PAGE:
Posted by: PG at September 19, 2004 02:38 AM

It took me far too long to type that.

Will, I have a very idiosyncratic view of Lawrence, but I think most people would agree that it wouldn't do anything to help Glen Theatre. From what I understand, that case was about public nudity, while Lawrence is about private sodomy. We can still prosecute the hell out of public sodomizers, but we have to leave the private ones alone, just as we've left the private nudists alone for some time now.

I find the public/ private distinction very important. It's part of the reason why I see Lawrence as providing little help in the same-sex marriage debate. Sex is private and not really anyone else's business; marriage is public and very much other people's business insofar as one wishes to have certain rights and responsibilities attached therein respected.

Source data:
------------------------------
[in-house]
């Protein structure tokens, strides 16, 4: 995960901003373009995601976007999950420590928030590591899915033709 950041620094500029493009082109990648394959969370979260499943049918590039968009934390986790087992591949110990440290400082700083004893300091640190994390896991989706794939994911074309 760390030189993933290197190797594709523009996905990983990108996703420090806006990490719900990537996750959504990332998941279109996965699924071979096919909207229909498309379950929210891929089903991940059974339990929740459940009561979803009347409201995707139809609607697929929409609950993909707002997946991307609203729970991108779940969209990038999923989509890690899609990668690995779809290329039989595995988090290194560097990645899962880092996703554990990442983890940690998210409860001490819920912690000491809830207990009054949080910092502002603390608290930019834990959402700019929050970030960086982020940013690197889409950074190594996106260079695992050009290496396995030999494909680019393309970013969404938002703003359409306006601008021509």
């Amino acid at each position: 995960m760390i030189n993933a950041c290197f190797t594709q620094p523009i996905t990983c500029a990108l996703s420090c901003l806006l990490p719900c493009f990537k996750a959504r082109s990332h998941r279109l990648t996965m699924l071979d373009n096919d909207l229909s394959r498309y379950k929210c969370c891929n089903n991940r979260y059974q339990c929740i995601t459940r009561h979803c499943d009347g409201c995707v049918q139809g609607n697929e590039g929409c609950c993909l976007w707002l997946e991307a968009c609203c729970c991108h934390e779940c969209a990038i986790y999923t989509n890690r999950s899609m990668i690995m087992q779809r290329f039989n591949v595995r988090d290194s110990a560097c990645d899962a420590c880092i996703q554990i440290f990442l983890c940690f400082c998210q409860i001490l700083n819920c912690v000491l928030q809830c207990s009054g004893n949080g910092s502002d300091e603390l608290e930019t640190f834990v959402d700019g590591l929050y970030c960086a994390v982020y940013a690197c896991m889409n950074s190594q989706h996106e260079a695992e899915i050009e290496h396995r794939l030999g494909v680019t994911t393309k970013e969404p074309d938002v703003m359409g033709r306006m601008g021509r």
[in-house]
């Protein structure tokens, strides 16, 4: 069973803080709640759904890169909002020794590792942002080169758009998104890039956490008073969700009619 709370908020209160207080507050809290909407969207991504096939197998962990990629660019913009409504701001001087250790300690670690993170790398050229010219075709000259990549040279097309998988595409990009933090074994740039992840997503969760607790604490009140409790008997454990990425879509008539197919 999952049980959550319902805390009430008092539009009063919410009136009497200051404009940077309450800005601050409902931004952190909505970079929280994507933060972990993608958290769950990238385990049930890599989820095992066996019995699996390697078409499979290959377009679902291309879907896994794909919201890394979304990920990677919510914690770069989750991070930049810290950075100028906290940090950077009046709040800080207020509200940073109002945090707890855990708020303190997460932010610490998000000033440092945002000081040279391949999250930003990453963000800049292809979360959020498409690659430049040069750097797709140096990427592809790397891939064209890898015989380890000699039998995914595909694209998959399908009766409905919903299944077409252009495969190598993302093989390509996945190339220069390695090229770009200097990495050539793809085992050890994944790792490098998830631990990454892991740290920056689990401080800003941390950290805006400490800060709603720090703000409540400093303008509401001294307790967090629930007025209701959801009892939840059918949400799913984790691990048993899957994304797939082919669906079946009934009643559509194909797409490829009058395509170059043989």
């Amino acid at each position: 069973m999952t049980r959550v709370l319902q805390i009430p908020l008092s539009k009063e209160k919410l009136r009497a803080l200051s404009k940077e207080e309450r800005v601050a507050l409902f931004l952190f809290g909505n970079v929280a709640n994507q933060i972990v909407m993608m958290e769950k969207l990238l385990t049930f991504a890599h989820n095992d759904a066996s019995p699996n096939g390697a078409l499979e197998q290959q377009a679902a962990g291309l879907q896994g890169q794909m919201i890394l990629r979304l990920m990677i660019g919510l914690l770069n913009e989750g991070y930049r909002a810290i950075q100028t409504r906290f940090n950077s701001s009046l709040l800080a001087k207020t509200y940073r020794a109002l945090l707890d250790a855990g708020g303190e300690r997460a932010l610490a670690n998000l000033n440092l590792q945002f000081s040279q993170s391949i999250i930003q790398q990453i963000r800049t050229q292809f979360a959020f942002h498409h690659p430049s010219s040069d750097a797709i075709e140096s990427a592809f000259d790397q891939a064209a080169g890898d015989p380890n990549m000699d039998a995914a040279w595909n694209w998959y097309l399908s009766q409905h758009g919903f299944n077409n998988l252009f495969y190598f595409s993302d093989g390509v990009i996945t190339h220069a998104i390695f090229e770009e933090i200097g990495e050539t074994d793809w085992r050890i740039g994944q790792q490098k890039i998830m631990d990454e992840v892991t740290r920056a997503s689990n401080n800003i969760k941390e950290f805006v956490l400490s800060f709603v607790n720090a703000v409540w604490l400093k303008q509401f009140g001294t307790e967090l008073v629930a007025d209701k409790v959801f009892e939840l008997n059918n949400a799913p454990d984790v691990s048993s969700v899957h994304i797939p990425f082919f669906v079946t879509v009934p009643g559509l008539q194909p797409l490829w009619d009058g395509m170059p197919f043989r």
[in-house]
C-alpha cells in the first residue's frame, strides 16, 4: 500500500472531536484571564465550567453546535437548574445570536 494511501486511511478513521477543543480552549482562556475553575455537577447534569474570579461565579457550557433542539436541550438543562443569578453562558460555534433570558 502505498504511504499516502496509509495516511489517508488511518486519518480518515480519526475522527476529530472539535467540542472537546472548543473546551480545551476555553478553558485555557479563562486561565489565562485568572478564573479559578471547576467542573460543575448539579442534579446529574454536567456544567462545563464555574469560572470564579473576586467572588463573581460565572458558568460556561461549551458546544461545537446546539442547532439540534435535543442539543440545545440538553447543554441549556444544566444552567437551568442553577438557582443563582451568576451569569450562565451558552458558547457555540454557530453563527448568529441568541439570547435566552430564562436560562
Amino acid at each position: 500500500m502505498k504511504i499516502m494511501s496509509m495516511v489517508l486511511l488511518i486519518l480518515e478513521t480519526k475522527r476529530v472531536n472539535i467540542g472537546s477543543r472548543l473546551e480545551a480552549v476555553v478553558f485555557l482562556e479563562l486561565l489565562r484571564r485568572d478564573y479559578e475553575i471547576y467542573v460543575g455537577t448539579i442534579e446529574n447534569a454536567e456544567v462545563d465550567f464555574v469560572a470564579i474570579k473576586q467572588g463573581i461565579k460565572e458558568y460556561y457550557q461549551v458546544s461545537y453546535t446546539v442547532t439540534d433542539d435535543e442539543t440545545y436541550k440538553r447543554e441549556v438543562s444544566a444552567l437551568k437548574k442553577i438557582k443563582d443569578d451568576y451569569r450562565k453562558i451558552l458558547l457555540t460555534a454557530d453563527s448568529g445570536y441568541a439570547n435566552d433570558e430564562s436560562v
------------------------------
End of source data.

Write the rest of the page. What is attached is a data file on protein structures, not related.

Posted by: PG at September 19, 2004 02:46 AM

PG; Excellent posts. I've often thought that famous quote should actually read, "I can't define obscenity, but I know icky when I see it."

Posted by: Mojo at September 19, 2004 03:34 AM

To many a non-smoker, it is icky when she is confronted with a public smoker, especially at the entrance of a public (or private) building. But to the public smoker, it is not icky and may be the result of an addiction and under current rules she cannot engage in smoking in her office, which is not public. So engaging in sex on the steps of a public building may not be icky to the participant(s). Remember Prohibition and results of a Constitutional mandate against intoxicating beverages. Would a prohibition against flag burning stop flag burning or result in more flag burning? Sex and flag burning may not be reconcilable in construing the First Amendment. But so what? So many other SCOTUS decisions are irreconcilable. By the way, how many incidents of flag burning in public take place each year?

Posted by: Shag from Brookline at September 19, 2004 07:30 AM


It's worth re-reading Scalia's concurrence in Barnes if you haven't. The dancing at issue was in a club, and Scalia argues inter alia that the government may criminalize nudity even if there is nobody present who is offended by it. (He makes a famous comment about thousands of nudists getting together to waive their genitals at one another in the Hoosierdome.)